Daily Hampshire Gazette, April 14, 2011

Maximize your space

Turn a little-used room into the best place in the house.

As part of a guild whose quality handmade crafts raise $10,000 each year for the Christmas fair at St. John's Episcopal Church in Northampton, retired florist Susan Roy needed a place where she and her fellow crafters could work.

"I've always had a crafts room - before, during and after my children," Roy said. "In my French-Canadian family, every woman sewed, knitted or hooked rugs. Everybody made things."  [Read more]
Eric and Nancy Kaye of Eric Kaye Interiors in the renovated space that was a hardly used den in a Northampton home. The panels behind Eric can be closed to keep the living room separate. (Photo: Gordon Daniels)

Daily Hampshire Gazette, May 16, 2011

In the market for a hug

Amherst firm's product aids children with autism.

AMHERST, Mass. -- At 18, the high-functioning autistic Temple Grandin constructed a "squeeze machine" to help calm her anxiety. She got the idea after observing that cattle being held in a squeeze chute seemed to relax while waiting in line for veterinary attention.

A pair of Amherst-based entrepreneurs took Grandin's idea and ran with it. Last month, they introduced an inflatable vest that offers a "portable hug" to help calm and soothe children with autism and other disorders.  [Read more]
The pressurized vest created by Therapeutic Systems of Amherst helps calm and soothe children with autism and other disorders. (Courtesy of Therapeutic Systems)

NYU Physician, Spring 2011

To Grasp a Handle, Open a Jar, Hold a Fork

A surgeon restores the hand of a young Iraqi woman injured by a terrorist bomb.

NOORA AL-SARIAA, 27, a striking young woman with dark, shoulder-length hair, brown eyes, and a ready laugh, struggles a bit with English. So she sometimes expresses herself with her graceful hands. The bomb injury that left one of them functionally useless just over a year ago is barely noticeable now.  [Read more]
After six hours of microsurgery, Noora's hand function improved, and today she can grasp objects. (Photo: Sasha Nialla)

Boston Globe Magazine, October 23, 2011

Don't throw it away

Options abound for donating or reselling home materials - everything from your old kitchen cabinets to wood flooring and vintage radiators - and for buying used goods cheaply, too.

OF THE 105 MILLION tons of construction and demolition debris generated in this country in 2010, only 28 percent was recycled, according to the Waste Business Journal. A kitchen and bath remodel alone can produce a ton and a half of waste. Yet renovating doesn't have to mean sending all your old treasures to the trash.  [Read more]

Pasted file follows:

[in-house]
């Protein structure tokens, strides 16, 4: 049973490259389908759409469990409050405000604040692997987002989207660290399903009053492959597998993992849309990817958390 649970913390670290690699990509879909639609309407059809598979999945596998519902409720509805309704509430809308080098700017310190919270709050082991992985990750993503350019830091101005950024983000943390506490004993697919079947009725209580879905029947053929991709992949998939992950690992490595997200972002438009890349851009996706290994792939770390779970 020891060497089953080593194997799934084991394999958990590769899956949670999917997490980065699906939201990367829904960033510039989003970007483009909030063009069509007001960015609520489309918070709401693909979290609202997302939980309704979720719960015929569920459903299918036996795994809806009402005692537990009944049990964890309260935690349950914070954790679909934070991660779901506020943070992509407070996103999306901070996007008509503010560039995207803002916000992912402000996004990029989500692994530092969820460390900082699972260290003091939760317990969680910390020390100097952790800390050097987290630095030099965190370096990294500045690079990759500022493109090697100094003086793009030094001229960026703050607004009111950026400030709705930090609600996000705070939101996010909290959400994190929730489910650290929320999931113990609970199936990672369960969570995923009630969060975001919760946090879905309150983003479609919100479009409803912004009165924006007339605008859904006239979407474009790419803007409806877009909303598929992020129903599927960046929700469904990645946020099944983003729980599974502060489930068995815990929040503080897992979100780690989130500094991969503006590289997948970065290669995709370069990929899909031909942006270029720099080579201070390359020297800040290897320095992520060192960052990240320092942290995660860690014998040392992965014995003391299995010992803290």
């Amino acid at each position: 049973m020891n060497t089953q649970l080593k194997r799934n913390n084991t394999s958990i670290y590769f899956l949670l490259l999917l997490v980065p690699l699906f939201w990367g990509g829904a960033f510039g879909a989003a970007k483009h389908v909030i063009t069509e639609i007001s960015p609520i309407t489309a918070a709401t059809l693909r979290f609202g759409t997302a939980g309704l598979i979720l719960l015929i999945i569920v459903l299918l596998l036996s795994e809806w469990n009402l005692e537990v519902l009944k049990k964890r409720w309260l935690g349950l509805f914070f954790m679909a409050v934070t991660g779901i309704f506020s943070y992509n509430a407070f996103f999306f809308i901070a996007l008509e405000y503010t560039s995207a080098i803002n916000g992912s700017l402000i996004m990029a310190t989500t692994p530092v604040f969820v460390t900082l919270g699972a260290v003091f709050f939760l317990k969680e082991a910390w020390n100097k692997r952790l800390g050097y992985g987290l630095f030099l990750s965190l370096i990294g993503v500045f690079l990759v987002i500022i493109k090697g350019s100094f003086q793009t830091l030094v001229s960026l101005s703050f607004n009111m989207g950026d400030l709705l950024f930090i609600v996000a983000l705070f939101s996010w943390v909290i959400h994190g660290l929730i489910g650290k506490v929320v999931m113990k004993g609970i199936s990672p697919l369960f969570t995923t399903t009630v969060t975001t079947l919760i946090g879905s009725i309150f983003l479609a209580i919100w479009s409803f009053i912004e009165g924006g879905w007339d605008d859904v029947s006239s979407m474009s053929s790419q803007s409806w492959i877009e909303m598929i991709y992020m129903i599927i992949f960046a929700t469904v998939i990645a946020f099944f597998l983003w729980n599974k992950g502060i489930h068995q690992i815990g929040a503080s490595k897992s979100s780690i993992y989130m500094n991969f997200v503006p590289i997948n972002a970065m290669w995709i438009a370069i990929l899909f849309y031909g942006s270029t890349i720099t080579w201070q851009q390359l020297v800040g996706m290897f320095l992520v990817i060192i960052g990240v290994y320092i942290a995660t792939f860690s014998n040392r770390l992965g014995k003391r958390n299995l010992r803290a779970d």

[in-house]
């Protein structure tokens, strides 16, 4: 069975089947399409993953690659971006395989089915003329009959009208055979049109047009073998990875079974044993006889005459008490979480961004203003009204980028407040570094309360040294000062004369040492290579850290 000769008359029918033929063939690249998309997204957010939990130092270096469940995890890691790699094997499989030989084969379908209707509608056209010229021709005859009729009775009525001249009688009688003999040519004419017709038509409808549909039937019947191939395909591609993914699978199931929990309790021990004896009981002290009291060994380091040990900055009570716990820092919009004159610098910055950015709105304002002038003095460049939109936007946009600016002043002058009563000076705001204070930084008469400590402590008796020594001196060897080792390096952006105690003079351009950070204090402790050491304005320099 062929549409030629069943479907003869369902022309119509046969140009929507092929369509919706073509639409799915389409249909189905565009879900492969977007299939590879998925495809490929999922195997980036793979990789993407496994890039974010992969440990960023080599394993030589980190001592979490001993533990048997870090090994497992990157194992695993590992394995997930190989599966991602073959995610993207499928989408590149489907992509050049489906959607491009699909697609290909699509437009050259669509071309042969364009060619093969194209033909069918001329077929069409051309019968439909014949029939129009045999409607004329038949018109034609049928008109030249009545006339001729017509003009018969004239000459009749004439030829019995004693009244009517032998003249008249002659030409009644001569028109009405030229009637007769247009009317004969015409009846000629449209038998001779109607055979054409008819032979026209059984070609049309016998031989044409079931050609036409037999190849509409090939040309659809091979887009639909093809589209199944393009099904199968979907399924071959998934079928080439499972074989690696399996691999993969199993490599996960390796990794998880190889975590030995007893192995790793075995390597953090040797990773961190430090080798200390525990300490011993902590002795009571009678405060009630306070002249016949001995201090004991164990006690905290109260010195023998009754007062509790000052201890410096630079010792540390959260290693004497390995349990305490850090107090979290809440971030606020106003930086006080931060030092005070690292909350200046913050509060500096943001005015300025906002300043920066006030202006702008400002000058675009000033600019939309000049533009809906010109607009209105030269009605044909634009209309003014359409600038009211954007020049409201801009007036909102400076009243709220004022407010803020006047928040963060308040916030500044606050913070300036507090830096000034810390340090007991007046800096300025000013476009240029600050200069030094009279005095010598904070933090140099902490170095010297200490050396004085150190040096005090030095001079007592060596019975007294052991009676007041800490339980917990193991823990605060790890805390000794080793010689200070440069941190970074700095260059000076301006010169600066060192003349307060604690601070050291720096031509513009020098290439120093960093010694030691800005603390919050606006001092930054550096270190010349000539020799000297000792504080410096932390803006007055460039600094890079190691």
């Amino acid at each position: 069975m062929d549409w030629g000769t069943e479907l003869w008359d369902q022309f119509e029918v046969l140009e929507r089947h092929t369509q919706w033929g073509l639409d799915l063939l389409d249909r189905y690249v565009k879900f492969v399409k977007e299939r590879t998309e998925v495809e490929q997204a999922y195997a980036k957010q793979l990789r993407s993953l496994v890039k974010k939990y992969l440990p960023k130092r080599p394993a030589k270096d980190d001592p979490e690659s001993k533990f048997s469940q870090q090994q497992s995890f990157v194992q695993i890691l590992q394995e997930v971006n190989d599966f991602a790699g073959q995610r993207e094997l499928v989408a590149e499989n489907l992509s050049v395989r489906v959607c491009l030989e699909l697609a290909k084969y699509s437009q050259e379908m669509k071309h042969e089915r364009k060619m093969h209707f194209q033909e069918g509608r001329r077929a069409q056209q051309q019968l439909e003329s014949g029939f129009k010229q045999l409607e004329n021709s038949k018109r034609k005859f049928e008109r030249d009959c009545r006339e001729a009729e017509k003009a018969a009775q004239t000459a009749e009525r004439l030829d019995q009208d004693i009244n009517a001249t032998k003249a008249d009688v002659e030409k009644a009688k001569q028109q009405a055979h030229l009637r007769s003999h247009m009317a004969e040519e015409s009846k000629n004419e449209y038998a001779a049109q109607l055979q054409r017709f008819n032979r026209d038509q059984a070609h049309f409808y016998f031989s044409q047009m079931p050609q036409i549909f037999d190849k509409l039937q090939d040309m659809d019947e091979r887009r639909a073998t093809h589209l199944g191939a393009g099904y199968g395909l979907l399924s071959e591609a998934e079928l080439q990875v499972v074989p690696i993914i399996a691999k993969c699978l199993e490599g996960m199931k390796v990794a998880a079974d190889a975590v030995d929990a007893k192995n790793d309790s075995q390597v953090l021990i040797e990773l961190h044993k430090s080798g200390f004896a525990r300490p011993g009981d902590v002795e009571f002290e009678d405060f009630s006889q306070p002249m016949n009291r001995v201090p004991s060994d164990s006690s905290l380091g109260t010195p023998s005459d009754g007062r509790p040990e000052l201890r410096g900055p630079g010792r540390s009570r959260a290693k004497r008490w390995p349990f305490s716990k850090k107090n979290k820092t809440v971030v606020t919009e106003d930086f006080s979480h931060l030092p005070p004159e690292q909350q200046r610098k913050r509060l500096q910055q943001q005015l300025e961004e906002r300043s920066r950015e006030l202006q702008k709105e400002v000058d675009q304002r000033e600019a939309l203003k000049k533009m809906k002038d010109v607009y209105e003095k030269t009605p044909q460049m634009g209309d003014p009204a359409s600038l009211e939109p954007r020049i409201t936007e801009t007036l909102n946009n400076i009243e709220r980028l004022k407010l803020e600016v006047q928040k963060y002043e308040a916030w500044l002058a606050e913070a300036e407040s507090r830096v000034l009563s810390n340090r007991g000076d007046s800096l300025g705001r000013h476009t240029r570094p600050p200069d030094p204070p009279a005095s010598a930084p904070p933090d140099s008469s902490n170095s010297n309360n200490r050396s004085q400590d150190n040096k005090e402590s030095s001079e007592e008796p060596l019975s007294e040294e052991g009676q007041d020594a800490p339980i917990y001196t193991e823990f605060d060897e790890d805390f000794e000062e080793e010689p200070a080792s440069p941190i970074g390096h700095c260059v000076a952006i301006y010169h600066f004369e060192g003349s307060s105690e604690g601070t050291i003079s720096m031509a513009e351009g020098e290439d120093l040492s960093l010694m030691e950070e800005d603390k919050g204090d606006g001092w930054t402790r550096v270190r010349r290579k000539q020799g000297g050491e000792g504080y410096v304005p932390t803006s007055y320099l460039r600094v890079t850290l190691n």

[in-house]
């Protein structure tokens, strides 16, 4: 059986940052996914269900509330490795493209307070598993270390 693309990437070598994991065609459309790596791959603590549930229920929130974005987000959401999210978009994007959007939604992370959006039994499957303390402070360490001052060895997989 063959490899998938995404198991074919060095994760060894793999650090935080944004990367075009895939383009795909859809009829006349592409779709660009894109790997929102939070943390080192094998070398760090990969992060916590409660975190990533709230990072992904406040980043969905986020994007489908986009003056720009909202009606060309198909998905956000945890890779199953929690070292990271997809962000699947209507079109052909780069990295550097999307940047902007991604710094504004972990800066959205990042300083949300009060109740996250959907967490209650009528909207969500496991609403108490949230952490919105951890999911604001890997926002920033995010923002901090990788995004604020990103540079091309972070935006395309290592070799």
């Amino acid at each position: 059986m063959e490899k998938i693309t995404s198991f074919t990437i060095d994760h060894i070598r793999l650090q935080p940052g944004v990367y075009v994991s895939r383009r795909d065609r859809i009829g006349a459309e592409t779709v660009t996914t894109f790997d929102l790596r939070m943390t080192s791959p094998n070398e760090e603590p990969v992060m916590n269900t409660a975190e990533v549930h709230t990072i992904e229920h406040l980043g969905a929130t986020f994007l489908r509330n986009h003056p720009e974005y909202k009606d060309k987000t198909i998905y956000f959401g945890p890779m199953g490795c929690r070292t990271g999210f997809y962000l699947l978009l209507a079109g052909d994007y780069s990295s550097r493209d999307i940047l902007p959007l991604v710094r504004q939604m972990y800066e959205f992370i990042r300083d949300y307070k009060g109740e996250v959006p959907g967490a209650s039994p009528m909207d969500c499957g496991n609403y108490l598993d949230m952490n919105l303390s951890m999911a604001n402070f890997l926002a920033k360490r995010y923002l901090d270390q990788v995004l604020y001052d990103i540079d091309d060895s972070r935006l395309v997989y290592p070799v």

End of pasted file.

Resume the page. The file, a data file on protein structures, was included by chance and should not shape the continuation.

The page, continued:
Harry and Jeanine James own New England Demolition and Salvage in New Bedford; their inventory includes items both decorative and practical, from radiators and shutters to 6,000 doors.  (Photograph by Webb Chappell)

Boston Globe, November 6, 2011

No-Frills Ski and Stay

HAWLEY, Mass. -- Looking for a no-frills vacation in the woods? From December through late March, Stump Sprouts, a mountain-top lodge just this side of the Berkshires, offers 25 kilometers of groomed cross-country ski trails among ice-tinseled trees and snow-covered brooks. At the summit, skiers are rewarded by views that include New Hampshire's Mount Monadnock.  [Read more]
Cross-country skiing is a highlight at Stump Sprouts lodge, where guests bring their own bedding and share a dining hall.  (Photograph courtesy of Stump Sprouts)

The elegant trogon, a tropical bird from Mexico, usually comes to breed near the Southwestern Research Station in southeastern Arizona in late March or early April. (Photo: Dawn Wilson)
Boston Globe, December 25, 2011

In Arizona, a biodiversity hot spot goes beyond science

PORTAL, Ariz. -- For birders in the Southwest, the elegant trogon is the Holy Grail. A tropical parrot-like species, with a bright red breast, iridescent green top feather, and a long coppery tail, the trogon comes up from Mexico each spring to breed along area creeks.  But it's not just trogons that make the place special.  It is home to the American Museum of Natural History's Southwestern Research Station and has been dubbed one of the world's "biodiversity hotspots."  [Read more]
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